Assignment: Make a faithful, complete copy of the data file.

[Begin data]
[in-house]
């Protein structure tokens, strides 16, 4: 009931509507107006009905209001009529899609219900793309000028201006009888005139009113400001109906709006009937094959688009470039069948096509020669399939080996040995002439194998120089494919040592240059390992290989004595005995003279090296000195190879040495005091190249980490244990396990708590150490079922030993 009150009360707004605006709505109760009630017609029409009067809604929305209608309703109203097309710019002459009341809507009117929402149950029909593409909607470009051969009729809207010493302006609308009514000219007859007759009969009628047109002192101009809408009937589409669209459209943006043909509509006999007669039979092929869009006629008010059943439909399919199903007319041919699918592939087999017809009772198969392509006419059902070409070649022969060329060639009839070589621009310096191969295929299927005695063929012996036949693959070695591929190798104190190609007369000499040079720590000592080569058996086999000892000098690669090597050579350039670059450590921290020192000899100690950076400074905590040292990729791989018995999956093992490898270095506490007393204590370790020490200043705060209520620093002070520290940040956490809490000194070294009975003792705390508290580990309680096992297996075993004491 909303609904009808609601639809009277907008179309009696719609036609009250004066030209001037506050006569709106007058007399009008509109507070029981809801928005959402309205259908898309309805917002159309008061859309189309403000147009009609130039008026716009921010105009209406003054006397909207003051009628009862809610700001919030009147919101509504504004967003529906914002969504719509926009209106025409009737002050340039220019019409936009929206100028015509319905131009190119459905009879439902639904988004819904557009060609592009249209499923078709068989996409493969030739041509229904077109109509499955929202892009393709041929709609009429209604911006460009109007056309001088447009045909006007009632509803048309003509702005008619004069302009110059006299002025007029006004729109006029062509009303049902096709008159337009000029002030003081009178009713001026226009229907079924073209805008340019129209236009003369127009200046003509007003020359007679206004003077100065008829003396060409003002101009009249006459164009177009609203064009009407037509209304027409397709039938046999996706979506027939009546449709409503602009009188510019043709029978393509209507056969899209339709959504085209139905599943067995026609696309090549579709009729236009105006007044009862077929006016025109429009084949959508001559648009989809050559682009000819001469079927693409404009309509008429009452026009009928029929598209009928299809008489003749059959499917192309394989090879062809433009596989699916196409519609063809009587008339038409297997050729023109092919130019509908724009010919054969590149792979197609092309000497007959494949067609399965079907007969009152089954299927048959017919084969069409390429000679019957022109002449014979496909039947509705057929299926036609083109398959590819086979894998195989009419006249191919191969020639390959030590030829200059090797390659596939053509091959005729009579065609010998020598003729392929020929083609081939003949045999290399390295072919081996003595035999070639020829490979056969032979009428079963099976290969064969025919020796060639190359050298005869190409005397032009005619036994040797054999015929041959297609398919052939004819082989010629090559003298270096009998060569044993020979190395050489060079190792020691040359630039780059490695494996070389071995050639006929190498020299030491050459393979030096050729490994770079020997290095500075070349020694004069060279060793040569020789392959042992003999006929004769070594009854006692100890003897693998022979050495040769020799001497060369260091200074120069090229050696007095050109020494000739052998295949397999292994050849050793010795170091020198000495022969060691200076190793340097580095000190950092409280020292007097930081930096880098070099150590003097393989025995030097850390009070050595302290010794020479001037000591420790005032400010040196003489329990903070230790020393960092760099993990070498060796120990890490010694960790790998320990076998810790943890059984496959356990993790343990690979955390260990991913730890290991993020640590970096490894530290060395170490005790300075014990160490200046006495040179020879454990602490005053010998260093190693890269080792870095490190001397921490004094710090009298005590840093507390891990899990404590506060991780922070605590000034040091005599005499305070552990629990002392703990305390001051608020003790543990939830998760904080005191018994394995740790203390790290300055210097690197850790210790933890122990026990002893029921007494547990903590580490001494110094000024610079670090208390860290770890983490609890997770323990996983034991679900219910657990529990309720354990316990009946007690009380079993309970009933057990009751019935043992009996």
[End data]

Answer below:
[in-house]
């Protein structure tokens, strides 16, 4: 009931509507107006009905209001009529899609219900793309000028201006009888005139009113400001109906709006009937094959688009470039069948096509020669399939080996040995002439194998120089494919040592240059390992290989004595005995003279090296000195190879040495005091190249980490244990396990708590150490079922030993 009150009360707004605006709505109760009630017609029409009067809604929305209608309703109203097309710019002459009341809507009117929402149950029909593409909607470009051969009729809207010493302006609308009514000219007859007759009969009628047109002192101009809408009937589409669209459209943006043909509509006999007669039979092929869009006629008010059943439909399919199903007319041919699918592939087999017809009772198969392509006419059902070409070649022969060329060639009839070589621009310096191969295929299927005695063929012996036949693959070695591929190798104190190609007369000499040079720590000592080569058996086999000892000098690669090597050579350039670059450590921290020192000899100690950076400074905590040292990729791989018995999956093992490898270095506490007393204590370790020490200043705060209520620093002070520290940040956490809490000194070294009975003792705390508290580990309680096992297996075993004491 909303609904009808609601639809009277907008179309009696719609036609009250004066030209001037506050006569709106007058007399009008509109507070029981809801928005959402309205259908898309309805917002159309008061859309189309403000147009009609130039008026716009921010105009209406003054006397909207003051009628009862809610700001919030009147919101509504504004967003529906914002969504719509926009209106025409009737002050340039220019019409936009929206100028015509319905131009190119459905009879439902639904988004819904557009060609592009249209499923078709068989996409493969030739041509229904077109109509499955929202892009393709041929709609009429209604911006460009109007056309001088447009045909006007009632509803048309003509702005008619004069302009110059006299002025007029006004729109006029062509009303049902096709008159337009000029002030003081009178009713001026226009229907079924073209805008340019129209236009003369127009200046003509007003020359007679206004003077100065008829003396060409003002101009009249006459164009177009609203064009009407037509209304027409397709039938046999996706979506027939009546449709409503602009009188510019043709029978393509209507056969899209339709959504085209139905599943067995026609696309090549579709009729236009105006007044009862077929006016025109429009084949959508001559648009989809050559682009000819001469079927693409404009309509008429009452026009009928029929598209009928299809008489003749059959499917192309394989090879062809433009596989699916196409519609063809009587008339038409297997050729023109092919130019509908724009010919054969590149792979197609092309000497007959494949067609399965079907007969009152089954299927048959017919084969069409390429000679019957022109002449014979496909039947509705057929299926036609083109398959590819086979894998195989009419006249191919191969020639390959030590030829200059090797390659596939053509091959005729009579065609010998020598003729392929020929083609081939003949045999290399390295072919081996003595035999070639020829490979056969032979009428079963099976290969064969025919020796060639190359050298005869190409005397032009005619036994040797054999015929041959297609398919052939004819082989010629090559003298270096009998060569044993020979190395050489060079190792020691040359630039780059490695494996070389071995050639006929190498020299030491050459393979030096050729490994770079020997290095500075070349020694004069060279060793040569020789392959042992003999006929004769070594009854006692100890003897693998022979050495040769020799001497060369260091200074120069090229050696007095050109020494000739052998295949397999292994050849050793010795170091020198000495022969060691200076190793340097580095000190950092409280020292007097930081930096880098070099150590003097393989025995030097850390009070050595302290010794020479001037000591420790005032400010040196003489329990903070230790020393960092760099993990070498060796120990890490010694960790790998320990076998810790943890059984496959356990993790343990690979955390260990991913730890290991993020640590970096490894530290060395170490005790300075014990160490200046006495040179020879454990602490005053010998260093190693890269080792870095490190001397921490004094710090009298005590840093507390891990899990404590506060991780922070605590000034040091005599005499305070552990629990002392703990305390001051608020003790543990939830998760904080005191018994394995740790203390790290300055210097690197850790210790933890122990026990002893029921007494547990903590580490001494110094000024610079670090208390860290770890983490609890997770323990996983034991679900219910657990529990309720354990316990009946007690009380079993309970009933057990009751019935043992009996």